Some Reflections on the Synod

Some Reflections on the Synod on ‘Youth, Faith and Vocational Discernment‘ given at the ”Gather” Conference of Catechists and Teachers in Torquay, 19th January 2019

As background, on an understanding of Synod and Synodality in the Catholic Church, it is worth being aware of two background reflection documents;

• Pope Francis’s Address at 50th anniversary of the Synod of Bishops (October, 2015)
• International Theological Commission, “Synodality in the Life and Mission of the Church” (March, 2018).

From the second:
1. “It is precisely this path of synodality which God expects of the Church of the third millennium”[1]: this programmatic commitment was made by Pope Francis at the commemoration of the 50th anniversary of the institution of the Synod of Bishops by Blessed Paul VI. He stressed that, in fact, synodality “is an essential dimension of the Church”, in the sense that “what the Lord is asking of us is already in some sense present in the very word 'synod’”[2].
2. This document is meant to offer some useful guidelines for going deeper into the theological sense of this promise and some pastoral orientations about what it implies for the Church’s mission. The Introduction indicates the etymological and conceptual data required for a preliminary clarification of the content and use of the word ‘synodality’; it then puts into context what a momentous and new teaching the Magisterium has offered us on this subject in the wake of Vatican II.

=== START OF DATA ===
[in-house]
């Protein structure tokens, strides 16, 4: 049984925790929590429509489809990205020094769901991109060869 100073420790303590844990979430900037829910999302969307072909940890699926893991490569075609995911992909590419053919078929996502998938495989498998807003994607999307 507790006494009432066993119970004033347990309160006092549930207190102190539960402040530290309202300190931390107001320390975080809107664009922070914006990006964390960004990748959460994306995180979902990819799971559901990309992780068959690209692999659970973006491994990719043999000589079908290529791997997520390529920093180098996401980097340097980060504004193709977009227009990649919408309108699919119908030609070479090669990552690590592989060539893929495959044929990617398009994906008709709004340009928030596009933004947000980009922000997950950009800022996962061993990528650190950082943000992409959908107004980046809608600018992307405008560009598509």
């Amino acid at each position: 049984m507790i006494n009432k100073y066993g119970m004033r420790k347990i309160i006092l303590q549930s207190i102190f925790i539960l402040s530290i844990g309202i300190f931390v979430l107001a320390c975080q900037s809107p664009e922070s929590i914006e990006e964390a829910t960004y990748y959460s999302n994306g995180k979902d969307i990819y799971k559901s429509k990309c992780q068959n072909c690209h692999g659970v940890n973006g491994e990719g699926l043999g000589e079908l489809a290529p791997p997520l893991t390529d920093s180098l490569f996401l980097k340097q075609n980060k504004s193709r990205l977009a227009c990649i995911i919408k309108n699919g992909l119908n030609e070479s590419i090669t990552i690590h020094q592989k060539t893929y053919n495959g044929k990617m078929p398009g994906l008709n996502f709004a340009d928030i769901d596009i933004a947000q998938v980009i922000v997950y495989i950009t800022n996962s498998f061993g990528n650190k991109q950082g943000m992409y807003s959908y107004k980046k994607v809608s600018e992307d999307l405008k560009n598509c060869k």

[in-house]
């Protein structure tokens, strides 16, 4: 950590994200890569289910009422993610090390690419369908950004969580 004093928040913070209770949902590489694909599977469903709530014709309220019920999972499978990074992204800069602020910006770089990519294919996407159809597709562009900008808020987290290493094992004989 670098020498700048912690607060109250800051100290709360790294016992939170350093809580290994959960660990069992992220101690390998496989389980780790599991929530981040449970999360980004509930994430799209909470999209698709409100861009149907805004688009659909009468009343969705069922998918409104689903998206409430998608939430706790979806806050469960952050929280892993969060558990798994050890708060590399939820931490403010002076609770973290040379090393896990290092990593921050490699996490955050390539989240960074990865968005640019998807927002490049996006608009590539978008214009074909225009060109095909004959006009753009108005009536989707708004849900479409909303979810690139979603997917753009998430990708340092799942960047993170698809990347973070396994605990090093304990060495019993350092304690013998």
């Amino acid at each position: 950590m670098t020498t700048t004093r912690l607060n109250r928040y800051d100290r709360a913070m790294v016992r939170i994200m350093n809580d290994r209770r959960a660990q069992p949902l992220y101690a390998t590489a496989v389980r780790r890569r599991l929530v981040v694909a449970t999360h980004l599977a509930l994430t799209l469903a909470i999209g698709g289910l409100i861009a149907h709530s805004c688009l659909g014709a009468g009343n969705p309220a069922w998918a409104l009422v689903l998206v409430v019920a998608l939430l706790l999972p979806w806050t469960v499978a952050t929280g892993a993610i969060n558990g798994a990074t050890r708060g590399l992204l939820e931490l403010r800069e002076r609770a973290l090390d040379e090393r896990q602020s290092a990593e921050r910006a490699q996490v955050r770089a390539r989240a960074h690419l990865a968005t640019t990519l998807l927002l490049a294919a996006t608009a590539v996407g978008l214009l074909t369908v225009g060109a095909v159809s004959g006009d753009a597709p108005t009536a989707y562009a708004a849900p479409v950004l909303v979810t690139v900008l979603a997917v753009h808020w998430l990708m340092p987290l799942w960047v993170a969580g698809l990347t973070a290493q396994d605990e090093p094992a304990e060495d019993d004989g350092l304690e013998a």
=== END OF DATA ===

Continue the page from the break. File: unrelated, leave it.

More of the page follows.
Synod, Council, Synodality
3. “Synod” is an ancient and venerable word in the Tradition of the Church, whose meaning draws on the deepest themes of Revelation. Composed of a preposition συν (with) and the noun όδός (path), it indicates the path along which the People of God walk together. Equally, it refers to the Lord Jesus, who presents Himself as “the way, the truth and the life” (Jn 14,6), and to the fact that Christians, His followers, were originally called “followers of the Way” (cf. Acts 9,2; 19,9.23; 22,4; 24,14.22).

So “being with, on a path” is central to this way of living within the life of the Church. This sense of “walking with” is crucial to the experience and understanding of the recent Synod. Important in this “walking with” was the consultation which had taken place with Young People in the Pre-synod meeting attended by 350 in March of 2018 and in the consultations taken place with hundreds of thousands on-line. In this country, there were a variety of local and regional gatherings and meetings with Young People, including our own one here in the Diocese over several days in July. There were also national meetings with those who work with young people, attended by Cardinal Vincent, Bishop Ralph Heskitt and myself, who were the three Synod Fathers from this country.